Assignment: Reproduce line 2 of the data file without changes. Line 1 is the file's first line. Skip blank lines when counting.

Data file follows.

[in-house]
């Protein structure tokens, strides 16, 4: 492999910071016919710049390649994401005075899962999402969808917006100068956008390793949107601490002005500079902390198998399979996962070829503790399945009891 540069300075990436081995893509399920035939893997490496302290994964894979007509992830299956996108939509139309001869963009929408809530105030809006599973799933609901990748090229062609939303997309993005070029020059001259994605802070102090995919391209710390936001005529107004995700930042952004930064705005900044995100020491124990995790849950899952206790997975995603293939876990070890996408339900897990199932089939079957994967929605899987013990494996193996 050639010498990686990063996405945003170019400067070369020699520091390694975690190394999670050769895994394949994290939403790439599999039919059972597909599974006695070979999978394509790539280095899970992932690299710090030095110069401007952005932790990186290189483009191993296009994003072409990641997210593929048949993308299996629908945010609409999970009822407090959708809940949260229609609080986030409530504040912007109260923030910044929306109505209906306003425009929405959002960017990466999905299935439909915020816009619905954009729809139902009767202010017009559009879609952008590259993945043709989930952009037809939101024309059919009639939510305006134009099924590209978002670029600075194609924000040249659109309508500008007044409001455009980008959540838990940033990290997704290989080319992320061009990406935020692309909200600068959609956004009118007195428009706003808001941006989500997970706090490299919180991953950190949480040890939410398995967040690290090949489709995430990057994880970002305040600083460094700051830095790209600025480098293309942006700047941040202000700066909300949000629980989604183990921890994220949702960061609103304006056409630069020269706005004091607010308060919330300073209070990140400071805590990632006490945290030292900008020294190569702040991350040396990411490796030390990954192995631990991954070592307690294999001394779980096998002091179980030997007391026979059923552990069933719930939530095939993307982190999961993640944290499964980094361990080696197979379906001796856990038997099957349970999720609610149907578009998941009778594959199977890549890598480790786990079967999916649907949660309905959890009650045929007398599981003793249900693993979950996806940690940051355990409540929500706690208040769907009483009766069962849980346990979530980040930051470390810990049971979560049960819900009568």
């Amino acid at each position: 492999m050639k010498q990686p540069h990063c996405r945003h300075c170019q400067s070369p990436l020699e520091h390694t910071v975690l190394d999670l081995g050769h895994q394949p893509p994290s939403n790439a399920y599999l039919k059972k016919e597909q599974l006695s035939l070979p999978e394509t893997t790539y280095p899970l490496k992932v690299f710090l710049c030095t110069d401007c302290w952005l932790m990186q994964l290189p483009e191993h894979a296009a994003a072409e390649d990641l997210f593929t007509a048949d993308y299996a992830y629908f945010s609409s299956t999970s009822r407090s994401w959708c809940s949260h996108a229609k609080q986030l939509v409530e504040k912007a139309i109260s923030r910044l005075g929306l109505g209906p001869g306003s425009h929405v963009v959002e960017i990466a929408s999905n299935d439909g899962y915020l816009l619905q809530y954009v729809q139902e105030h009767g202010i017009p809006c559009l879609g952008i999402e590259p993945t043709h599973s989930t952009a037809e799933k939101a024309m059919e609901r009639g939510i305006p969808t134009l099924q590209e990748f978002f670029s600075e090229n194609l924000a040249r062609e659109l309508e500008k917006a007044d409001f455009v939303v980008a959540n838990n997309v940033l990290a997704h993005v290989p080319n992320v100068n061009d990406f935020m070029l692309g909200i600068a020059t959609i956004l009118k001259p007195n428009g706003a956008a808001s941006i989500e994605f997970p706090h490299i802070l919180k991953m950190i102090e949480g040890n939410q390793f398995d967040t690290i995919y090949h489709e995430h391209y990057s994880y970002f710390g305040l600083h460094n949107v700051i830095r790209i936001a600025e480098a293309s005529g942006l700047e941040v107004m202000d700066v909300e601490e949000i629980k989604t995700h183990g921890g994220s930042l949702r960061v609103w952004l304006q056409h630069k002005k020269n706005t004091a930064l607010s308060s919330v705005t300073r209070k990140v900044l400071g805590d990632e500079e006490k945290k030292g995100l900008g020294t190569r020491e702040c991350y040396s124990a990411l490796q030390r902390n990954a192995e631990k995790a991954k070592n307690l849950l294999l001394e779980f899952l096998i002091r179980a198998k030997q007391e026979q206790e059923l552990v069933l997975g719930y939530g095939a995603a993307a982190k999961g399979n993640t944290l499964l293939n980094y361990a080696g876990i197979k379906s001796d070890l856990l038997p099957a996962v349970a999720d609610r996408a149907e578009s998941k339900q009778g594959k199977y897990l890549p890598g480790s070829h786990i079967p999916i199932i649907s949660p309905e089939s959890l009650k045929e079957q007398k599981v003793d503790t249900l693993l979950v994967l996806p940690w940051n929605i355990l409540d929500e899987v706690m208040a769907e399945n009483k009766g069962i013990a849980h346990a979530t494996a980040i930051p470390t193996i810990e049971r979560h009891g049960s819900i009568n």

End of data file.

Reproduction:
């Protein structure tokens, strides 16, 4: 492999910071016919710049390649994401005075899962999402969808917006100068956008390793949107601490002005500079902390198998399979996962070829503790399945009891 540069300075990436081995893509399920035939893997490496302290994964894979007509992830299956996108939509139309001869963009929408809530105030809006599973799933609901990748090229062609939303997309993005070029020059001259994605802070102090995919391209710390936001005529107004995700930042952004930064705005900044995100020491124990995790849950899952206790997975995603293939876990070890996408339900897990199932089939079957994967929605899987013990494996193996 050639010498990686990063996405945003170019400067070369020699520091390694975690190394999670050769895994394949994290939403790439599999039919059972597909599974006695070979999978394509790539280095899970992932690299710090030095110069401007952005932790990186290189483009191993296009994003072409990641997210593929048949993308299996629908945010609409999970009822407090959708809940949260229609609080986030409530504040912007109260923030910044929306109505209906306003425009929405959002960017990466999905299935439909915020816009619905954009729809139902009767202010017009559009879609952008590259993945043709989930952009037809939101024309059919009639939510305006134009099924590209978002670029600075194609924000040249659109309508500008007044409001455009980008959540838990940033990290997704290989080319992320061009990406935020692309909200600068959609956004009118007195428009706003808001941006989500997970706090490299919180991953950190949480040890939410398995967040690290090949489709995430990057994880970002305040600083460094700051830095790209600025480098293309942006700047941040202000700066909300949000629980989604183990921890994220949702960061609103304006056409630069020269706005004091607010308060919330300073209070990140400071805590990632006490945290030292900008020294190569702040991350040396990411490796030390990954192995631990991954070592307690294999001394779980096998002091179980030997007391026979059923552990069933719930939530095939993307982190999961993640944290499964980094361990080696197979379906001796856990038997099957349970999720609610149907578009998941009778594959199977890549890598480790786990079967999916649907949660309905959890009650045929007398599981003793249900693993979950996806940690940051355990409540929500706690208040769907009483009766069962849980346990979530980040930051470390810990049971979560049960819900009568």